Written by Kerrie Alexander
Not even a world-wide pandemic could quash the spirits of 330 very special humans who came together to raise a monumental $510,000 in this year’s Dunga Derby.
The teams smashed the previous six years’ worth of record fundraising efforts out of the park – an effort that Event Coordinator Andrews Coppens can only describe as “extraordinary”.
A total of just over $1.8 million has now been raised for the Dunga Derby’s charity, Rally for a Cause, which has helped 140 local families and individuals affected by life-limiting medical conditions or who have had their lives turned upside down by sudden death or disability.
This year’s combined efforts saw $400,000 raised by 62 Fraser Coast teams and $110,000 raised by the 26 Sunshine Coast teams, who experienced the dunga for the first time this year.
“It was just an extraordinary effort by every single person involved,” Andrew said.
“We are now in a position to help so many more families than we have in previous years because of the hard work and the fundraising by the Fraser Coast and Sunny Coast teams.”
Andrew believes the sense of community was heightened this year by the effects of the pandemic.
“I think we have returned to a bit more sense of community and wanting to help our own.
“We’ve just seen much more of a community feel, comradery and generosity that’s come out of this year.
“All of the events were also well attended because there wasn’t a lot for people to go and do because of travel restrictions and that was a big part of it (fundraising effort) too.”
The call to action didn’t end when the teams hit the road for four days of crazy dirt-flying adventures on July 30, which is held as a reward for the team’s hard work.
While funds raised ahead of the dunga stay locally, the teams often pool their money for people doing it tough in the towns they visit along the way.
Andrew said one of the most memorable moments came from night three when $22,000 was raised for a Kingaroy family whose young son had been struck by chronic kidney disease and was in the ICU.
Dressed in their super cool 70s bell bottoms and gold chains, the Dodgy Brothers lead the charge by passing around a hat and hosting an auction of “silly goods for crazy prices”, which included a wet, tyre-marked, dirty pillow that was lost on the first day and bought back by the owner for $100.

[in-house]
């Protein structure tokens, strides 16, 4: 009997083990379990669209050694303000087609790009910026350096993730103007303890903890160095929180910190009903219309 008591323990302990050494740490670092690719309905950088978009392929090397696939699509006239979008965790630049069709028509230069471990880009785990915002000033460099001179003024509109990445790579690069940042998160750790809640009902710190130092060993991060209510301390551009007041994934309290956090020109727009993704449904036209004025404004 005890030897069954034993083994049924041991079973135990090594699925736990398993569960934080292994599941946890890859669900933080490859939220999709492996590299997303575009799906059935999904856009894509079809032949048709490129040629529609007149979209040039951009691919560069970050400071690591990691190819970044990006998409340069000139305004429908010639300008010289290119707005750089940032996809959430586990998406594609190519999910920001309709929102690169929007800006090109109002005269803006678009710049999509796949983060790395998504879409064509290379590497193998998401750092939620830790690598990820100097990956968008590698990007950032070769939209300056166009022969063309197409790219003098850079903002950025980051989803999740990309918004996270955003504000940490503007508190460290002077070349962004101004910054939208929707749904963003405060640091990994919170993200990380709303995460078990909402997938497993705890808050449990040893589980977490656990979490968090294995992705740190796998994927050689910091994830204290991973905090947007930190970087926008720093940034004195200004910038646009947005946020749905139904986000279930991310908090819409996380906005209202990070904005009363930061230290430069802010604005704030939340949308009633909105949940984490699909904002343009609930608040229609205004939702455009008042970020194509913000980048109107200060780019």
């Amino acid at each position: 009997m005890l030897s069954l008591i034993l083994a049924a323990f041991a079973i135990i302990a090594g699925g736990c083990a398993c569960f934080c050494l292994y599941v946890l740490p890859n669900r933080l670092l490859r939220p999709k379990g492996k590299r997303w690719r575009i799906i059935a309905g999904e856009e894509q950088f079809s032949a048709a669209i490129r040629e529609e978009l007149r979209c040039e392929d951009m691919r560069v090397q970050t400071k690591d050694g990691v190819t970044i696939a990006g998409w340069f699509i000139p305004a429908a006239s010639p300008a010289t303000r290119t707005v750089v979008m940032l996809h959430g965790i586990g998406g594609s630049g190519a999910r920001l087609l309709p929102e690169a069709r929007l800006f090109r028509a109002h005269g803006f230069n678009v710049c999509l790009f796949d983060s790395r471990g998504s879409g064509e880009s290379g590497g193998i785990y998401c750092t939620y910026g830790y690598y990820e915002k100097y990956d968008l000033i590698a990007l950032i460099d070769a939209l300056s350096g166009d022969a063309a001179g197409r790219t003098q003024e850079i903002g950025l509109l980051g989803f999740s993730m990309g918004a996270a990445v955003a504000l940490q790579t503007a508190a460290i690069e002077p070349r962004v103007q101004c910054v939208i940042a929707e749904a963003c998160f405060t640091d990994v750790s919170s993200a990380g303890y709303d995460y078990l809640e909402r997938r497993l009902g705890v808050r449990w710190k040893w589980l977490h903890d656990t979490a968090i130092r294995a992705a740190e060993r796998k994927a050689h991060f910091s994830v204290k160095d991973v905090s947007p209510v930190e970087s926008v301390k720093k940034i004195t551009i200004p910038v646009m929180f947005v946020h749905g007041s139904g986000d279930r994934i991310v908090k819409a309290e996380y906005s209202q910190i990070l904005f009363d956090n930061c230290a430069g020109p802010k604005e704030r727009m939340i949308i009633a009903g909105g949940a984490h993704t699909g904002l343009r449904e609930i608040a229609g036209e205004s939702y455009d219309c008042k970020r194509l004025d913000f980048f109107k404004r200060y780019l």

“That (night) was something that will stay with me forever and is probably one of the most special moments that I have experienced in the three years that I have been on the dunga,” Andrew said.
“I’m not aware of any other event where a group of people with the same desires and passions come together to help a complete stranger and an unknown family.
“We all just had the same belief to help out the community and it was just priceless.”
Planning for the 2022 Dunga Derby is already underway but Andrew admits this year’s efforts will be hard to top.
Michael is a fun loving family man who loves to spend time playing hockey, camping and having fun with the family.
Eight years ago he was at an end-of-season fishing trip with his Colts Hockey Club team mates.
They were out early in the morning in the boats checking the crab pots.
The boat got stuck on a sand bank and Michael was thrown from the boat. The boat then did a circle and Michael was hit with the propeller.
He sustained serious head injuries and lacerations to his body. He was very fortunate that all the hockey boys were well trained in first aid.
He was flown to Royal Brisbane and was in ICU and underwent a 15-hour operation to his head injury and also to had to have his arm repaired.
The surgeons couldn’t save part of his skull so Michael had to spend the next 12 months wearing head gear to protect his head until they could operate again to fit a plastic plate.
He spent two months in hospital until he went to Royal Brisbane rehab unit.
We were told that Michael may never speak again, as the propeller hit the area of the brain that is responsible for speech and writing, which was much like having a stroke.
He then went to the Brain Injury Unit at PA Hospital for a further five weeks.
He received intensive OT and Speech therapy. He has been left with severe Apraxia and Aphasia. This really impacts how he can communicate and sometimes stops him from going out by himself or with his family and friends.
We are extremely grateful for the support from Rally for a Cause, who helped get him back into playing hockey by providing visual aids to assist his memory.
He did spend a few years not wanting to be out with the boys. He is playing goalie and can’t remember the player’s names but the boys names on the shirts (because anything visual is much easier for him) has given him the confidence to be able to tell the players where they need to be positioned.
Kirralee (our daughter) and I really proud of all the hard work and dedication that he puts into anything he does to improve himself. We also love that he has his passion for hockey back as this is what we spend a lot of time doing as a family.